Haymound close USE jpeg

The hayloft and tack center.

Red stilllife USE

A picturesque vignette of vintage wheelbarrow and chair.

BJ eating in barn USE jpeg

B.J. eating her dinner before her Reiki treatment.

These vanishing landscapes call to me and sing a song of a story of a slowly dying time. My grandparent’s barn is gone now but the good memories remain. 

Small House Homesteaders and Photographer, Donna

Today’s Breakfast: Fuel for the Journey

 My body definitely craves more food in the morning and less, and often, nothing at night. So I fuel up more heavily in the morning to satisfy those cravings and to give me sufficient energy for my active day.

Full egg in the pan

Put the eggs into the pan, add the spinach and mushrooms and cook about one minute.

This is a typical winter day breakfast for me; three organic eggs (I eat half then and save the other half for a second meal.) I top off the eggs mixture with a small handful of fresh organic spinach, two small organic portabella mushrooms and after folding in half, I add tiny slivers of Applewood Smoked Cheddar cheese with fresh ground black pepper on top.

This omelet is accompanied by two pieces of whole wheat Ezekiel Bread (Food for Life brand) a hearty sprouted toast and my two capsule of CQ10, (200 mg. total) per day. This is lightly cooked in a vintage cast iron pan (no plastic coating) that has a light smear of virgin olive oil in it.

Sliced then, I also enjoy an organic orange for fiber and Vitamin C., often later on in the morning to assure I get enough Vitamin C.

Half omlette in the pan

Flip over in half and add the cheese and pepper.

This omelet is especially tasty and extremely satisfying. Today I am caring for my chickens, dog,  and house, shoveling the sidewalks and driveway and late this afternoon I feed the horses, goats and chickens at Red Horse Ranch where I volunteer. I need a lot of healthy fuel for this kind of outdoor day!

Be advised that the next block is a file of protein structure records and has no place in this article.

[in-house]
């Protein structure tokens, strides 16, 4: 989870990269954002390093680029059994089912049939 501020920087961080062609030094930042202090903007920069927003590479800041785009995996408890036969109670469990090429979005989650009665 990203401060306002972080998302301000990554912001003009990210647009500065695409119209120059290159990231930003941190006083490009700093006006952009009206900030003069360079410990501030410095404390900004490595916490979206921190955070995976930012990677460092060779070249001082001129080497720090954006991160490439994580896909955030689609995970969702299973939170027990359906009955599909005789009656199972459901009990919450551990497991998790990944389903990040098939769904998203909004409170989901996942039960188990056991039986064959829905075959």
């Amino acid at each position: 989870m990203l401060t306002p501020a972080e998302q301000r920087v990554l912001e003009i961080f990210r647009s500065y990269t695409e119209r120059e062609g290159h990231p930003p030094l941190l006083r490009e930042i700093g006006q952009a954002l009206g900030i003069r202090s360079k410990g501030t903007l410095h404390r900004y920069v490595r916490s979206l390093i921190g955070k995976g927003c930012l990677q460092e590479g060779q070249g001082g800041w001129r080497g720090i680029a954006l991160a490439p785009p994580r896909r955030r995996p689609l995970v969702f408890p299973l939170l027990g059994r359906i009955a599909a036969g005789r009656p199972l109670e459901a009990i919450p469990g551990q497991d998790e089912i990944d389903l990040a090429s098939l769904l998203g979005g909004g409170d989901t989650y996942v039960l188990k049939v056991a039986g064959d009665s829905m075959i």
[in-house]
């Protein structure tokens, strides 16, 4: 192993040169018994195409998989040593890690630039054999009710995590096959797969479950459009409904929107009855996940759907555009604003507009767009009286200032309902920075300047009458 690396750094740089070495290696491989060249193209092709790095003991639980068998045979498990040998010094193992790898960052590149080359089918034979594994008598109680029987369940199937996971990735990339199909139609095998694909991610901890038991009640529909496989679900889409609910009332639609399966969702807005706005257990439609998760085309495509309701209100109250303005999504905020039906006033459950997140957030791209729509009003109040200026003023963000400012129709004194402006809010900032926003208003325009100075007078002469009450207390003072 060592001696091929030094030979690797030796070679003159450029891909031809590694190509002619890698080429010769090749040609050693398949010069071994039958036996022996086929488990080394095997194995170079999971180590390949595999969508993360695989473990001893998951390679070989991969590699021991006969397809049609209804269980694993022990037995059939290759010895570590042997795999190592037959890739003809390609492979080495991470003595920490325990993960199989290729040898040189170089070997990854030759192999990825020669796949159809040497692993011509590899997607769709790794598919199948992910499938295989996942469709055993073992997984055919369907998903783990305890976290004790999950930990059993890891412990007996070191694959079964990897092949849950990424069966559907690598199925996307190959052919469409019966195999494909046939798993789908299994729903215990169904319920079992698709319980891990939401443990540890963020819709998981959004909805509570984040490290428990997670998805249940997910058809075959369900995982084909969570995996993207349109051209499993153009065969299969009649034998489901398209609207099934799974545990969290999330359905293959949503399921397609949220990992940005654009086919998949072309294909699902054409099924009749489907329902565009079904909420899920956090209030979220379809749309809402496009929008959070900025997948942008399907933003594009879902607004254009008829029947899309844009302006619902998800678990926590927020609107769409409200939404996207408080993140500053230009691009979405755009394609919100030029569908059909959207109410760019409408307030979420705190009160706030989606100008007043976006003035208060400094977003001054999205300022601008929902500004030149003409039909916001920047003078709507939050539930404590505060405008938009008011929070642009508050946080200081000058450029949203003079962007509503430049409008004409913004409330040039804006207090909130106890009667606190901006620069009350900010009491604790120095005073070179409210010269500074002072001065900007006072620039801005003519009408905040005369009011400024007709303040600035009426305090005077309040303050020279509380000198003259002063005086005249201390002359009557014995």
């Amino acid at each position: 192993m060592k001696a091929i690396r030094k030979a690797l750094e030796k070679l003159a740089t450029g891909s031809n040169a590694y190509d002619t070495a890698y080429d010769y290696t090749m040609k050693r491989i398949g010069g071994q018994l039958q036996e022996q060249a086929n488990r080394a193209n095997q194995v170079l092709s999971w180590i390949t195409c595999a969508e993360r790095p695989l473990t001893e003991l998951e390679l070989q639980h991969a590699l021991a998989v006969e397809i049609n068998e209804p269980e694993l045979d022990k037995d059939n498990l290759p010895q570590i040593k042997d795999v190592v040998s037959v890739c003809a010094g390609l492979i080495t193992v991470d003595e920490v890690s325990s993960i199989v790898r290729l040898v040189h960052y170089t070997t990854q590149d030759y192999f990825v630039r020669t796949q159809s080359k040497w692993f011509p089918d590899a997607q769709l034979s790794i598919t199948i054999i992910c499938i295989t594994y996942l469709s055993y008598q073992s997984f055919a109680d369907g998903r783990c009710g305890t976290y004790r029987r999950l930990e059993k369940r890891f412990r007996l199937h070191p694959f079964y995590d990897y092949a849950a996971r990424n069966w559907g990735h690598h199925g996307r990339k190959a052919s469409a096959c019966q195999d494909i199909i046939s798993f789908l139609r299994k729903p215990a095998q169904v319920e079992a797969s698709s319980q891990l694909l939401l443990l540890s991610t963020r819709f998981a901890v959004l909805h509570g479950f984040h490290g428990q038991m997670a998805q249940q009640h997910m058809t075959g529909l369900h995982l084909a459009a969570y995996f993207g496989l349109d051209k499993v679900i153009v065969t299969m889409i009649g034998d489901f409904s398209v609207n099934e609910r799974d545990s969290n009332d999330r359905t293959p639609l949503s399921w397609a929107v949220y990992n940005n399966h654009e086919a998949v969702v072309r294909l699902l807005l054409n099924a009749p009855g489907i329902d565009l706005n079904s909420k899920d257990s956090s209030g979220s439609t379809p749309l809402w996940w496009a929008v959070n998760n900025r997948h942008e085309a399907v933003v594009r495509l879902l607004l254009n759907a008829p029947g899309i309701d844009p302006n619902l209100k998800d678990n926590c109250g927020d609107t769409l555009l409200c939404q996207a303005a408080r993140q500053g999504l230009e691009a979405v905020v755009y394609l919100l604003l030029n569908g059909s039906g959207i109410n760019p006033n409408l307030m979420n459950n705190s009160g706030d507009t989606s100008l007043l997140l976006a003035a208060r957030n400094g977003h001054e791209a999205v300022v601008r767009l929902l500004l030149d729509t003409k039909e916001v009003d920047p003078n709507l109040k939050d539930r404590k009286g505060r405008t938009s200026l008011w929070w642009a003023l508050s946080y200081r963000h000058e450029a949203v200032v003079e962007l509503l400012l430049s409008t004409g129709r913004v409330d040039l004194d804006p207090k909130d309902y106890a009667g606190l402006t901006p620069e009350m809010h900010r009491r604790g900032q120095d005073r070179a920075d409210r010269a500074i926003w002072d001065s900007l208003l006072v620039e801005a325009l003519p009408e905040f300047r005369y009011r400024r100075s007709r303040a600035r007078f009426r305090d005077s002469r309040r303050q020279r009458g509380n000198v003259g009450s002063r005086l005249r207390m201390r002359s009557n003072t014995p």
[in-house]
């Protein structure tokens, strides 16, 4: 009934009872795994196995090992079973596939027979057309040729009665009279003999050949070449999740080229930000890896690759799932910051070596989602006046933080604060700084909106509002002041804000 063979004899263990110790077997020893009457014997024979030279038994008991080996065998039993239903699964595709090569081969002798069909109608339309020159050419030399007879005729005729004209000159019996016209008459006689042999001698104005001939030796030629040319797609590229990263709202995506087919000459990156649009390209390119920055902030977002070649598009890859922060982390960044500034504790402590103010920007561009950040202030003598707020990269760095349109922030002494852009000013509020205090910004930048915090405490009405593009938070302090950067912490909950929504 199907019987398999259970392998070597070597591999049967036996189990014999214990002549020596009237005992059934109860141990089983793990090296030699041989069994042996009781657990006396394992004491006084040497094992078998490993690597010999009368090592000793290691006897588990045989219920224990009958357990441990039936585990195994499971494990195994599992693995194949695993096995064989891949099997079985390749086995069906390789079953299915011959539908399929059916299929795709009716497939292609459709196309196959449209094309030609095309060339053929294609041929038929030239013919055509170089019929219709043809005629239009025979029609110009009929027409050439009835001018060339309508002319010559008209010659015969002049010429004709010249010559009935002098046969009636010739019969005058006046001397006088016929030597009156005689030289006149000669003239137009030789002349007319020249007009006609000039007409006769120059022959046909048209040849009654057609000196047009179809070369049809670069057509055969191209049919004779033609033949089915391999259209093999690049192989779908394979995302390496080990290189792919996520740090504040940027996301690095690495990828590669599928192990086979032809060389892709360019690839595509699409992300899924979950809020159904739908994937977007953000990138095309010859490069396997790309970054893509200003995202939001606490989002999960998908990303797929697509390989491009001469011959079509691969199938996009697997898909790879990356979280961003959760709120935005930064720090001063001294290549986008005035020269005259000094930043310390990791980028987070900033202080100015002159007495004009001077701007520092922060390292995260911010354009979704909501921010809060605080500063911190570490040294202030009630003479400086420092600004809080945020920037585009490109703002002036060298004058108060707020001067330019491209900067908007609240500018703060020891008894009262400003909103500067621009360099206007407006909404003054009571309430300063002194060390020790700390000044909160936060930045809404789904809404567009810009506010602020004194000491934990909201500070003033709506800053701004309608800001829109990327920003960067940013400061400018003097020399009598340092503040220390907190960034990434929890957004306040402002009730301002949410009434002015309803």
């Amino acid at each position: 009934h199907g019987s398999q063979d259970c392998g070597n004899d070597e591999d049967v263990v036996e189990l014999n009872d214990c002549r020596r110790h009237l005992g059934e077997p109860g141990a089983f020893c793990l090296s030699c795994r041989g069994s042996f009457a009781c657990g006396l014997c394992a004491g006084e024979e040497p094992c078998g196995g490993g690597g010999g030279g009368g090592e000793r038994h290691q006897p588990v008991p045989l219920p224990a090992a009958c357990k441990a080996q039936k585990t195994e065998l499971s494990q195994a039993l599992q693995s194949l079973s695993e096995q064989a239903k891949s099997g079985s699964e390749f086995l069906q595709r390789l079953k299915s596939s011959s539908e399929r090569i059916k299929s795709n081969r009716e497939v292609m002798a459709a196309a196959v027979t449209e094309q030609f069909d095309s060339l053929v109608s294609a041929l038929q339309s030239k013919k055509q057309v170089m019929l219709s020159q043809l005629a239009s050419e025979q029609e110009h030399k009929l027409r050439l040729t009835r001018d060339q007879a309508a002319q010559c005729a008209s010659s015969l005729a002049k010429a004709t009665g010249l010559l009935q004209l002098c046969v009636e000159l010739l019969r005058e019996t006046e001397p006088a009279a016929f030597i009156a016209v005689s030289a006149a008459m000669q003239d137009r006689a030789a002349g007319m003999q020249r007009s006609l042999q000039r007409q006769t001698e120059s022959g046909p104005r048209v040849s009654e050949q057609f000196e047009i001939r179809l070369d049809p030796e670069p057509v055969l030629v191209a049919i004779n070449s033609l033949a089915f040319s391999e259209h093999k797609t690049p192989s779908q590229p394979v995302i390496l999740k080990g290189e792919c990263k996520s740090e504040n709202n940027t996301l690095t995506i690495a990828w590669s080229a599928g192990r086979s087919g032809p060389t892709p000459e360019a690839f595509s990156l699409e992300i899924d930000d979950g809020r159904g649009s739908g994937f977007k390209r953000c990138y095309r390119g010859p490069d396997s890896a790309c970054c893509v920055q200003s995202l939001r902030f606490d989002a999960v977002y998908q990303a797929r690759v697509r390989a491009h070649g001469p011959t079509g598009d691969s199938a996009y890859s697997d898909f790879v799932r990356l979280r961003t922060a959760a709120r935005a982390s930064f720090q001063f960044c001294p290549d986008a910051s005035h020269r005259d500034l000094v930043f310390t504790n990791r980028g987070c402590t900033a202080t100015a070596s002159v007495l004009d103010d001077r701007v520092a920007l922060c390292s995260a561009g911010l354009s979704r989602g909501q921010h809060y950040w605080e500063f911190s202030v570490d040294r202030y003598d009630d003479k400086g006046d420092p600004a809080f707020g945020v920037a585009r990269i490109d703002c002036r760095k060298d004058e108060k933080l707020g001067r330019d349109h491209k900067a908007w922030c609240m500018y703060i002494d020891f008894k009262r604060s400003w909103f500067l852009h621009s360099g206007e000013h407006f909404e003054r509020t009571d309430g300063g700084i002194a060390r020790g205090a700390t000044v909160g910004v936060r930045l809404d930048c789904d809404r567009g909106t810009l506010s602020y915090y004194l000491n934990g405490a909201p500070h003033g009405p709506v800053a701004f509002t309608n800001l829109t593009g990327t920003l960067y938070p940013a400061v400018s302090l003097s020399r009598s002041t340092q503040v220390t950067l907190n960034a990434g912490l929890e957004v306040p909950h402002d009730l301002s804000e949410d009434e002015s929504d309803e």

Omlette on plate

Plated and ready to eat.

Later in the day I’ll snack on my ½ cup of Kiefer (probiotic) and my aloe vera gel and enjoy a light lunch, most likely a fresh spinach and lettuce salad with fruit, sunflower seeds, 1 thinly sliced portabella mushroom, chia seeds, and a sprinkle of feta cheese.

Dinner will likely be a light snack like a piece of fruit or a bowl of fresh steamed green vegetables. Or some days, nothing at all depending the amount of energy I have expended during on the day and if I am hungry or not.

I know that this is not the typical American way to eat but it is the way my body-type needs. And that good enough for me.

Small House Homestead, Donna


Small House Homestead Upgraded and Back On-Line

Our faithful followers might have noticed that the Small House Homestead blog has been quiet for some time now. Our free WordPress space was limited, I was not able to add the photographs I wanted to add and I needed to figure out what was the best direction to take to upgrade this blog. I also needed to figure out how to use the new editor. It typically takes me a while to research and figure out what I want to do next so for this lag, I apologize!

Blue sky coop barn and snowy ground

A winter scene on the homestead; our pole barn and covered chicken run under a blue sky winters day.

I’ve made some changes to the blog, added some more fun and bright colors and I hope made things on the blog easier to read and follow. I still have a few small things I want adjust so please bear with me, I am not a computer “techie,” without an unlimited budget and professional blogging assistants and marketing communication specialists. I figure things out more through trial and error. If something is just not working for you, just let me know and I’ll take it from there. My goal is that this blog is user-friendly, so I am always open to your suggestions.

Like everything else in my life, I’ll keep working on it!

Small House Big Sky homesteader and amateur blogger, Donna